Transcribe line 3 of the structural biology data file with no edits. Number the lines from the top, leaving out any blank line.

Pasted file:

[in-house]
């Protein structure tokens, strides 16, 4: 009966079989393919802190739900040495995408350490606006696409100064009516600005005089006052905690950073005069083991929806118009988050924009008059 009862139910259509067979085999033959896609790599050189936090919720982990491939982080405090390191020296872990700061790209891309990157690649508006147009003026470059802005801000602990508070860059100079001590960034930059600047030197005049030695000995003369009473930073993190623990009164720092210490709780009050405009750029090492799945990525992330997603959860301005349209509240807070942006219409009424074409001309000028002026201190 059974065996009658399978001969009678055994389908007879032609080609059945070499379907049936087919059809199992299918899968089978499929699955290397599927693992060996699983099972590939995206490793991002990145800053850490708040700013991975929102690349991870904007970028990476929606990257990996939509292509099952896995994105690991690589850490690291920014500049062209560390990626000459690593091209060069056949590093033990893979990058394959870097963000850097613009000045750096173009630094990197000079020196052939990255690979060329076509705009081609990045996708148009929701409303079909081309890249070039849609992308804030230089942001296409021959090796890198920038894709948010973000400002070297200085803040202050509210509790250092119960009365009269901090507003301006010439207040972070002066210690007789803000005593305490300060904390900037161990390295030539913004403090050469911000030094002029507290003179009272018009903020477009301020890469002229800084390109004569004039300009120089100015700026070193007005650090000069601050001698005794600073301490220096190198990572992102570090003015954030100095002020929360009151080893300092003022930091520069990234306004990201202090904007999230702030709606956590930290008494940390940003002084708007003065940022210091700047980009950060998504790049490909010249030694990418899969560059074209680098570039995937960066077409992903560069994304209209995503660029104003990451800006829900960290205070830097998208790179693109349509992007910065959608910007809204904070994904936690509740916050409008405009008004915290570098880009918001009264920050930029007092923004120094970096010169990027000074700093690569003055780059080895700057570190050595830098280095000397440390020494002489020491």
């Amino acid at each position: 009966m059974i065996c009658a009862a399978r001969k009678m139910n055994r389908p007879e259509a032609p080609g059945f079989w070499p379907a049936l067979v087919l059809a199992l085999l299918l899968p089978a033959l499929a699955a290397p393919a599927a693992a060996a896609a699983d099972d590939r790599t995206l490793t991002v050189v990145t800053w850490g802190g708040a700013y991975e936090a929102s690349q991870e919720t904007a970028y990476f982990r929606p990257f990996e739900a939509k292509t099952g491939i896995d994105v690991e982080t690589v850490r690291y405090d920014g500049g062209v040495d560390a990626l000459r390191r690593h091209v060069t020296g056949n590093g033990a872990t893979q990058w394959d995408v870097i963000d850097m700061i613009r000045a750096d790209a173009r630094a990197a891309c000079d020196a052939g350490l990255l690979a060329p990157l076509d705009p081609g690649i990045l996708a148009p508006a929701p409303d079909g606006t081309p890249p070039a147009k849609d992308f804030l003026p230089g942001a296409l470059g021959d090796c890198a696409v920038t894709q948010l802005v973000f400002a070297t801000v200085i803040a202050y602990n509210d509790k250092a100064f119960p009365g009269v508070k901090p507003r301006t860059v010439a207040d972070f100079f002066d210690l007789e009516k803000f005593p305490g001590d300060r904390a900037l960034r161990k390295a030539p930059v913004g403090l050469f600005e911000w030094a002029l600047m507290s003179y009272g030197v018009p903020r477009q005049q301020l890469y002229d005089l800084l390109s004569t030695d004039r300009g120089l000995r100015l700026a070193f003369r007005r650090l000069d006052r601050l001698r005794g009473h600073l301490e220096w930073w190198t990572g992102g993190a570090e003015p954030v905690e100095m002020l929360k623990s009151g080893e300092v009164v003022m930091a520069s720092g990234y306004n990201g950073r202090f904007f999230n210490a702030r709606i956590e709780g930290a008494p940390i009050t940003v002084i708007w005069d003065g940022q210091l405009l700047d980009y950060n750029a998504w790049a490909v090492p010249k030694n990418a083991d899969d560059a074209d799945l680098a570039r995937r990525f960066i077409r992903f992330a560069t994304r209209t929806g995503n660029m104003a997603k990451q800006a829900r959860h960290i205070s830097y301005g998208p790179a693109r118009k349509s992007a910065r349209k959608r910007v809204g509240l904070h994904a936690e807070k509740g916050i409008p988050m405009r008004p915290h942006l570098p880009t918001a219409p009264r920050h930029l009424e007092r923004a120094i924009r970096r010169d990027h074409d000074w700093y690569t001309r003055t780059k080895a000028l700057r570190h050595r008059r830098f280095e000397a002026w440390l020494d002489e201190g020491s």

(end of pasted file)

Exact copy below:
């Amino acid at each position: 009966m059974i065996c009658a009862a399978r001969k009678m139910n055994r389908p007879e259509a032609p080609g059945f079989w070499p379907a049936l067979v087919l059809a199992l085999l299918l899968p089978a033959l499929a699955a290397p393919a599927a693992a060996a896609a699983d099972d590939r790599t995206l490793t991002v050189v990145t800053w850490g802190g708040a700013y991975e936090a929102s690349q991870e919720t904007a970028y990476f982990r929606p990257f990996e739900a939509k292509t099952g491939i896995d994105v690991e982080t690589v850490r690291y405090d920014g500049g062209v040495d560390a990626l000459r390191r690593h091209v060069t020296g056949n590093g033990a872990t893979q990058w394959d995408v870097i963000d850097m700061i613009r000045a750096d790209a173009r630094a990197a891309c000079d020196a052939g350490l990255l690979a060329p990157l076509d705009p081609g690649i990045l996708a148009p508006a929701p409303d079909g606006t081309p890249p070039a147009k849609d992308f804030l003026p230089g942001a296409l470059g021959d090796c890198a696409v920038t894709q948010l802005v973000f400002a070297t801000v200085i803040a202050y602990n509210d509790k250092a100064f119960p009365g009269v508070k901090p507003r301006t860059v010439a207040d972070f100079f002066d210690l007789e009516k803000f005593p305490g001590d300060r904390a900037l960034r161990k390295a030539p930059v913004g403090l050469f600005e911000w030094a002029l600047m507290s003179y009272g030197v018009p903020r477009q005049q301020l890469y002229d005089l800084l390109s004569t030695d004039r300009g120089l000995r100015l700026a070193f003369r007005r650090l000069d006052r601050l001698r005794g009473h600073l301490e220096w930073w190198t990572g992102g993190a570090e003015p954030v905690e100095m002020l929360k623990s009151g080893e300092v009164v003022m930091a520069s720092g990234y306004n990201g950073r202090f904007f999230n210490a702030r709606i956590e709780g930290a008494p940390i009050t940003v002084i708007w005069d003065g940022q210091l405009l700047d980009y950060n750029a998504w790049a490909v090492p010249k030694n990418a083991d899969d560059a074209d799945l680098a570039r995937r990525f960066i077409r992903f992330a560069t994304r209209t929806g995503n660029m104003a997603k990451q800006a829900r959860h960290i205070s830097y301005g998208p790179a693109r118009k349509s992007a910065r349209k959608r910007v809204g509240l904070h994904a936690e807070k509740g916050i409008p988050m405009r008004p915290h942006l570098p880009t918001a219409p009264r920050h930029l009424e007092r923004a120094i924009r970096r010169d990027h074409d000074w700093y690569t001309r003055t780059k080895a000028l700057r570190h050595r008059r830098f280095e000397a002026w440390l020494d002489e201190g020491s």